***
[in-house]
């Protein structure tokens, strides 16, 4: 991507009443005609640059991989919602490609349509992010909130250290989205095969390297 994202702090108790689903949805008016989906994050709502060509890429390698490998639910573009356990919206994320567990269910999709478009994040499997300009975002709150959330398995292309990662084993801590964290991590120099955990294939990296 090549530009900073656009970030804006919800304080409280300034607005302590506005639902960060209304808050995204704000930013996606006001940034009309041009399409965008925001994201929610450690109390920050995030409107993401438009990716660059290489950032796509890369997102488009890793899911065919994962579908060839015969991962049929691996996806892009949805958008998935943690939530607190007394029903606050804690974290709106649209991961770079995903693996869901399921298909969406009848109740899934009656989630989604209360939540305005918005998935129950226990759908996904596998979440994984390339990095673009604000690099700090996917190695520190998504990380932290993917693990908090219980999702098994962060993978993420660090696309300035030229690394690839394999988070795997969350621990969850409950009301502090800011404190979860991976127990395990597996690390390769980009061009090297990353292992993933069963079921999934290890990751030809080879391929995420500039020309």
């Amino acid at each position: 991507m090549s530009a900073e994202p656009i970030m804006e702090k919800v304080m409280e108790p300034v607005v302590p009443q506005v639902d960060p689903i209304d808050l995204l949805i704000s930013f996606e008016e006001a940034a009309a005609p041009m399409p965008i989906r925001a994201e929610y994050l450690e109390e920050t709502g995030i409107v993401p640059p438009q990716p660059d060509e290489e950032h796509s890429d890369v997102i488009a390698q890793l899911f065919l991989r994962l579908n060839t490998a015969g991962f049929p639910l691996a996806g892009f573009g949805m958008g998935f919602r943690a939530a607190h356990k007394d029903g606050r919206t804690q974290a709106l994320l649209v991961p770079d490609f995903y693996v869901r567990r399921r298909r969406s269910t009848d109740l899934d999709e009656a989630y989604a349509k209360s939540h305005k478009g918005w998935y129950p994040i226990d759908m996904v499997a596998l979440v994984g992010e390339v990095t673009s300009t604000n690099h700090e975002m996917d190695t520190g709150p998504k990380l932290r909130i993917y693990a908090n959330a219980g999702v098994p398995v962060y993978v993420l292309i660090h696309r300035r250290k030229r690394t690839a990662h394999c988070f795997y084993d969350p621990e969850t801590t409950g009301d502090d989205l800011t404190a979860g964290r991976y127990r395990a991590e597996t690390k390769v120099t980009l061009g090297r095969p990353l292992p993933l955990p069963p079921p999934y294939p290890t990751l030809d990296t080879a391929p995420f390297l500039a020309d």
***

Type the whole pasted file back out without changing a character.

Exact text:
[in-house]
């Protein structure tokens, strides 16, 4: 991507009443005609640059991989919602490609349509992010909130250290989205095969390297 994202702090108790689903949805008016989906994050709502060509890429390698490998639910573009356990919206994320567990269910999709478009994040499997300009975002709150959330398995292309990662084993801590964290991590120099955990294939990296 090549530009900073656009970030804006919800304080409280300034607005302590506005639902960060209304808050995204704000930013996606006001940034009309041009399409965008925001994201929610450690109390920050995030409107993401438009990716660059290489950032796509890369997102488009890793899911065919994962579908060839015969991962049929691996996806892009949805958008998935943690939530607190007394029903606050804690974290709106649209991961770079995903693996869901399921298909969406009848109740899934009656989630989604209360939540305005918005998935129950226990759908996904596998979440994984390339990095673009604000690099700090996917190695520190998504990380932290993917693990908090219980999702098994962060993978993420660090696309300035030229690394690839394999988070795997969350621990969850409950009301502090800011404190979860991976127990395990597996690390390769980009061009090297990353292992993933069963079921999934290890990751030809080879391929995420500039020309």
């Amino acid at each position: 991507m090549s530009a900073e994202p656009i970030m804006e702090k919800v304080m409280e108790p300034v607005v302590p009443q506005v639902d960060p689903i209304d808050l995204l949805i704000s930013f996606e008016e006001a940034a009309a005609p041009m399409p965008i989906r925001a994201e929610y994050l450690e109390e920050t709502g995030i409107v993401p640059p438009q990716p660059d060509e290489e950032h796509s890429d890369v997102i488009a390698q890793l899911f065919l991989r994962l579908n060839t490998a015969g991962f049929p639910l691996a996806g892009f573009g949805m958008g998935f919602r943690a939530a607190h356990k007394d029903g606050r919206t804690q974290a709106l994320l649209v991961p770079d490609f995903y693996v869901r567990r399921r298909r969406s269910t009848d109740l899934d999709e009656a989630y989604a349509k209360s939540h305005k478009g918005w998935y129950p994040i226990d759908m996904v499997a596998l979440v994984g992010e390339v990095t673009s300009t604000n690099h700090e975002m996917d190695t520190g709150p998504k990380l932290r909130i993917y693990a908090n959330a219980g999702v098994p398995v962060y993978v993420l292309i660090h696309r300035r250290k030229r690394t690839a990662h394999c988070f795997y084993d969350p621990e969850t801590t409950g009301d502090d989205l800011t404190a979860g964290r991976y127990r395990a991590e597996t690390k390769v120099t980009l061009g090297r095969p990353l292992p993933l955990p069963p079921p999934y294939p290890t990751l030809d990296t080879a391929p995420f390297l500039a020309d």